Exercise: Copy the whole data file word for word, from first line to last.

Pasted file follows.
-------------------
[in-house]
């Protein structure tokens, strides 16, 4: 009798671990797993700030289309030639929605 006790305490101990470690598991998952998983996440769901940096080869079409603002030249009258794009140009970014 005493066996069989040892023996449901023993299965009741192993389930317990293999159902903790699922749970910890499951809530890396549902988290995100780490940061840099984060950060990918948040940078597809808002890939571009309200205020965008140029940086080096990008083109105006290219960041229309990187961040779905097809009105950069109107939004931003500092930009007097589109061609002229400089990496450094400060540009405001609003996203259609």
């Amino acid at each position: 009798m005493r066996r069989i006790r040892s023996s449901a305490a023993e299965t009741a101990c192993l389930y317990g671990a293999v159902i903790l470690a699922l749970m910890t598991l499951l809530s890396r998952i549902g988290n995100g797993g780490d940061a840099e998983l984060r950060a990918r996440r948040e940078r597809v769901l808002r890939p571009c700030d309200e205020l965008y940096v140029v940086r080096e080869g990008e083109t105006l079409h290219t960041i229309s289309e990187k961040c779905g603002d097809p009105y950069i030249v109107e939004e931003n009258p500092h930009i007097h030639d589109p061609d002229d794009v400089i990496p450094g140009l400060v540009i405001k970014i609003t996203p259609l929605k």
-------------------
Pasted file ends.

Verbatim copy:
[in-house]
């Protein structure tokens, strides 16, 4: 009798671990797993700030289309030639929605 006790305490101990470690598991998952998983996440769901940096080869079409603002030249009258794009140009970014 005493066996069989040892023996449901023993299965009741192993389930317990293999159902903790699922749970910890499951809530890396549902988290995100780490940061840099984060950060990918948040940078597809808002890939571009309200205020965008140029940086080096990008083109105006290219960041229309990187961040779905097809009105950069109107939004931003500092930009007097589109061609002229400089990496450094400060540009405001609003996203259609």
């Amino acid at each position: 009798m005493r066996r069989i006790r040892s023996s449901a305490a023993e299965t009741a101990c192993l389930y317990g671990a293999v159902i903790l470690a699922l749970m910890t598991l499951l809530s890396r998952i549902g988290n995100g797993g780490d940061a840099e998983l984060r950060a990918r996440r948040e940078r597809v769901l808002r890939p571009c700030d309200e205020l965008y940096v140029v940086r080096e080869g990008e083109t105006l079409h290219t960041i229309s289309e990187k961040c779905g603002d097809p009105y950069i030249v109107e939004e931003n009258p500092h930009i007097h030639d589109p061609d002229d794009v400089i990496p450094g140009l400060v540009i405001k970014i609003t996203p259609l929605k």